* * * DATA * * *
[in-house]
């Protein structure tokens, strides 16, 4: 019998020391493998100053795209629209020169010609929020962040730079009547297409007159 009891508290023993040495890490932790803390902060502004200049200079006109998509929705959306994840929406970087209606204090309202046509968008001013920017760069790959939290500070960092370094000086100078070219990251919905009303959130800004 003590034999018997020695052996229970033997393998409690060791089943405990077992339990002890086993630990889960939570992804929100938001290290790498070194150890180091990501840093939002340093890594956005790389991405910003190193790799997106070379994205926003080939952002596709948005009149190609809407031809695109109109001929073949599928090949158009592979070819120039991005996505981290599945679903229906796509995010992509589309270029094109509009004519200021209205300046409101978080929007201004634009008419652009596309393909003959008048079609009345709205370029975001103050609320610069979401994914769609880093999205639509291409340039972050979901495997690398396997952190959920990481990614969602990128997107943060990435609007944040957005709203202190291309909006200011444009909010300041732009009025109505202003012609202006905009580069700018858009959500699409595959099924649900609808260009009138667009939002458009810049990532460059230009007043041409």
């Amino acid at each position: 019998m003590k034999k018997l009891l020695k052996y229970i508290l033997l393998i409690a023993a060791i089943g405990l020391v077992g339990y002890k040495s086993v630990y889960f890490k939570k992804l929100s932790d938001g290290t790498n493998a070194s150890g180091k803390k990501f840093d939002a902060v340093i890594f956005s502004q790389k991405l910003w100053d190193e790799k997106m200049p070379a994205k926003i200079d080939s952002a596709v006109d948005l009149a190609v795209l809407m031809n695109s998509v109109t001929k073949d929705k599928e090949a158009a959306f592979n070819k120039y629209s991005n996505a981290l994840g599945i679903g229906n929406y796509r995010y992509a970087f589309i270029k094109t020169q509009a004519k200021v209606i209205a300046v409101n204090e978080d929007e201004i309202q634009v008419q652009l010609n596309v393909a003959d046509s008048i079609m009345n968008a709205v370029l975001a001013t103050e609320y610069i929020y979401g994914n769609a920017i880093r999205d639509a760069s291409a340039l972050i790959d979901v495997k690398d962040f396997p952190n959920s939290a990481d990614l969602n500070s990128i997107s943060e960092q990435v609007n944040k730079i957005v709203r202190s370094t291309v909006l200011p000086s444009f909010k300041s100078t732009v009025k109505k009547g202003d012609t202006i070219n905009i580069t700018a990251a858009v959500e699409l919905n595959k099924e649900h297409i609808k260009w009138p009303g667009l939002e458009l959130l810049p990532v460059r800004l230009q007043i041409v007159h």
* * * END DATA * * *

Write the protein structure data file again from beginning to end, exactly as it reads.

[in-house]
């Protein structure tokens, strides 16, 4: 019998020391493998100053795209629209020169010609929020962040730079009547297409007159 009891508290023993040495890490932790803390902060502004200049200079006109998509929705959306994840929406970087209606204090309202046509968008001013920017760069790959939290500070960092370094000086100078070219990251919905009303959130800004 003590034999018997020695052996229970033997393998409690060791089943405990077992339990002890086993630990889960939570992804929100938001290290790498070194150890180091990501840093939002340093890594956005790389991405910003190193790799997106070379994205926003080939952002596709948005009149190609809407031809695109109109001929073949599928090949158009592979070819120039991005996505981290599945679903229906796509995010992509589309270029094109509009004519200021209205300046409101978080929007201004634009008419652009596309393909003959008048079609009345709205370029975001103050609320610069979401994914769609880093999205639509291409340039972050979901495997690398396997952190959920990481990614969602990128997107943060990435609007944040957005709203202190291309909006200011444009909010300041732009009025109505202003012609202006905009580069700018858009959500699409595959099924649900609808260009009138667009939002458009810049990532460059230009007043041409």
């Amino acid at each position: 019998m003590k034999k018997l009891l020695k052996y229970i508290l033997l393998i409690a023993a060791i089943g405990l020391v077992g339990y002890k040495s086993v630990y889960f890490k939570k992804l929100s932790d938001g290290t790498n493998a070194s150890g180091k803390k990501f840093d939002a902060v340093i890594f956005s502004q790389k991405l910003w100053d190193e790799k997106m200049p070379a994205k926003i200079d080939s952002a596709v006109d948005l009149a190609v795209l809407m031809n695109s998509v109109t001929k073949d929705k599928e090949a158009a959306f592979n070819k120039y629209s991005n996505a981290l994840g599945i679903g229906n929406y796509r995010y992509a970087f589309i270029k094109t020169q509009a004519k200021v209606i209205a300046v409101n204090e978080d929007e201004i309202q634009v008419q652009l010609n596309v393909a003959d046509s008048i079609m009345n968008a709205v370029l975001a001013t103050e609320y610069i929020y979401g994914n769609a920017i880093r999205d639509a760069s291409a340039l972050i790959d979901v495997k690398d962040f396997p952190n959920s939290a990481d990614l969602n500070s990128i997107s943060e960092q990435v609007n944040k730079i957005v709203r202190s370094t291309v909006l200011p000086s444009f909010k300041s100078t732009v009025k109505k009547g202003d012609t202006i070219n905009i580069t700018a990251a858009v959500e699409l919905n595959k099924e649900h297409i609808k260009w009138p009303g667009l939002e458009l959130l810049p990532v460059r800004l230009q007043i041409v007159h």